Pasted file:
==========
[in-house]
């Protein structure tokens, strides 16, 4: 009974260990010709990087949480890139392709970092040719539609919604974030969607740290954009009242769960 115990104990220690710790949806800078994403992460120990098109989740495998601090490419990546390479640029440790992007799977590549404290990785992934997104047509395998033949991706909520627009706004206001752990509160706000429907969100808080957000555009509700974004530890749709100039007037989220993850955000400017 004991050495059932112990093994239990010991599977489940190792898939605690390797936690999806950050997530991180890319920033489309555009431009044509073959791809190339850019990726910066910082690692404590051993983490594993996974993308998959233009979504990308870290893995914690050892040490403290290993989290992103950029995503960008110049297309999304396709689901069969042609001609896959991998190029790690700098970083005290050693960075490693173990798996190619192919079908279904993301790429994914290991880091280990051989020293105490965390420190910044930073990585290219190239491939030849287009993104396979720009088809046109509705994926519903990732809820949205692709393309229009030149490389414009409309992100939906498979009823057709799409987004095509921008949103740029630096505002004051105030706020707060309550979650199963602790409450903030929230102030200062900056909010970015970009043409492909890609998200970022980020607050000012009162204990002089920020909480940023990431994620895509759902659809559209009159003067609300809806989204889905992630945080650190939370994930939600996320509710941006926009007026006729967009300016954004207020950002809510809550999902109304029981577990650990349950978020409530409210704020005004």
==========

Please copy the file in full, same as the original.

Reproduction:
[in-house]
């Protein structure tokens, strides 16, 4: 009974260990010709990087949480890139392709970092040719539609919604974030969607740290954009009242769960 115990104990220690710790949806800078994403992460120990098109989740495998601090490419990546390479640029440790992007799977590549404290990785992934997104047509395998033949991706909520627009706004206001752990509160706000429907969100808080957000555009509700974004530890749709100039007037989220993850955000400017 004991050495059932112990093994239990010991599977489940190792898939605690390797936690999806950050997530991180890319920033489309555009431009044509073959791809190339850019990726910066910082690692404590051993983490594993996974993308998959233009979504990308870290893995914690050892040490403290290993989290992103950029995503960008110049297309999304396709689901069969042609001609896959991998190029790690700098970083005290050693960075490693173990798996190619192919079908279904993301790429994914290991880091280990051989020293105490965390420190910044930073990585290219190239491939030849287009993104396979720009088809046109509705994926519903990732809820949205692709393309229009030149490389414009409309992100939906498979009823057709799409987004095509921008949103740029630096505002004051105030706020707060309550979650199963602790409450903030929230102030200062900056909010970015970009043409492909890609998200970022980020607050000012009162204990002089920020909480940023990431994620895509759902659809559209009159003067609300809806989204889905992630945080650190939370994930939600996320509710941006926009007026006729967009300016954004207020950002809510809550999902109304029981577990650990349950978020409530409210704020005004």